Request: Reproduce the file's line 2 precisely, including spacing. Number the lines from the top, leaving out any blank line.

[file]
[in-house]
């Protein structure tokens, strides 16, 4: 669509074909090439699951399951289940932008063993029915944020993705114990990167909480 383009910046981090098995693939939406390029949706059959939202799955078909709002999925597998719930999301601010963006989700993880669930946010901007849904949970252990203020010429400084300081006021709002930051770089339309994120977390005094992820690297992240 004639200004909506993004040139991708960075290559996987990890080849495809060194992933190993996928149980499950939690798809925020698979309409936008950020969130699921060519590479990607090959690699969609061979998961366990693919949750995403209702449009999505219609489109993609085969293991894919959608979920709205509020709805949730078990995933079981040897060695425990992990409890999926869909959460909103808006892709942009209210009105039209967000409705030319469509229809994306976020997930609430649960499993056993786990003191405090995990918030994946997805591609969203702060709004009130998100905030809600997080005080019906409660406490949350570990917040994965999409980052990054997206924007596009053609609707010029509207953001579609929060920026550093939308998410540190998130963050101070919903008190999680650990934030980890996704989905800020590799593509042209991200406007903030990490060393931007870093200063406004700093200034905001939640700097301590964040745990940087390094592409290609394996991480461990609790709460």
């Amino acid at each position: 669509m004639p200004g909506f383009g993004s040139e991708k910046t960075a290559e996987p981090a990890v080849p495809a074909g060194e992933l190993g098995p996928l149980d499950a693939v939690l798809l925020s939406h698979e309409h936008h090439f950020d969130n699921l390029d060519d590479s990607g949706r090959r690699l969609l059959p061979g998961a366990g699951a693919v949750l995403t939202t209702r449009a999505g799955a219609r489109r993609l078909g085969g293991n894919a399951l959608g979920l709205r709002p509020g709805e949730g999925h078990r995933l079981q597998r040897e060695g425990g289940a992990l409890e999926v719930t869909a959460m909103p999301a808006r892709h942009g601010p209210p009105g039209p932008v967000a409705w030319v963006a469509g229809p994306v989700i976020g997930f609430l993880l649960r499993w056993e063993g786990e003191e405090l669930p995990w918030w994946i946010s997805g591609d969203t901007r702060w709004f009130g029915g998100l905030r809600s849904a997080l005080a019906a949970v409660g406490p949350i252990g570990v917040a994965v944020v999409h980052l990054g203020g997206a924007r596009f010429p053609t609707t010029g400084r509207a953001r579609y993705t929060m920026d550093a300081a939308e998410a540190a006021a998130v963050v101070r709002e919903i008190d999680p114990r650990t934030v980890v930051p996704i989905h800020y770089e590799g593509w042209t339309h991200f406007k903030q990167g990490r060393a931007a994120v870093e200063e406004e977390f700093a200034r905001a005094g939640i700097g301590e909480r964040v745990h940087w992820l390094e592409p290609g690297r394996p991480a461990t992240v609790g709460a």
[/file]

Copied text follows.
């Protein structure tokens, strides 16, 4: 669509074909090439699951399951289940932008063993029915944020993705114990990167909480 383009910046981090098995693939939406390029949706059959939202799955078909709002999925597998719930999301601010963006989700993880669930946010901007849904949970252990203020010429400084300081006021709002930051770089339309994120977390005094992820690297992240 004639200004909506993004040139991708960075290559996987990890080849495809060194992933190993996928149980499950939690798809925020698979309409936008950020969130699921060519590479990607090959690699969609061979998961366990693919949750995403209702449009999505219609489109993609085969293991894919959608979920709205509020709805949730078990995933079981040897060695425990992990409890999926869909959460909103808006892709942009209210009105039209967000409705030319469509229809994306976020997930609430649960499993056993786990003191405090995990918030994946997805591609969203702060709004009130998100905030809600997080005080019906409660406490949350570990917040994965999409980052990054997206924007596009053609609707010029509207953001579609929060920026550093939308998410540190998130963050101070919903008190999680650990934030980890996704989905800020590799593509042209991200406007903030990490060393931007870093200063406004700093200034905001939640700097301590964040745990940087390094592409290609394996991480461990609790709460």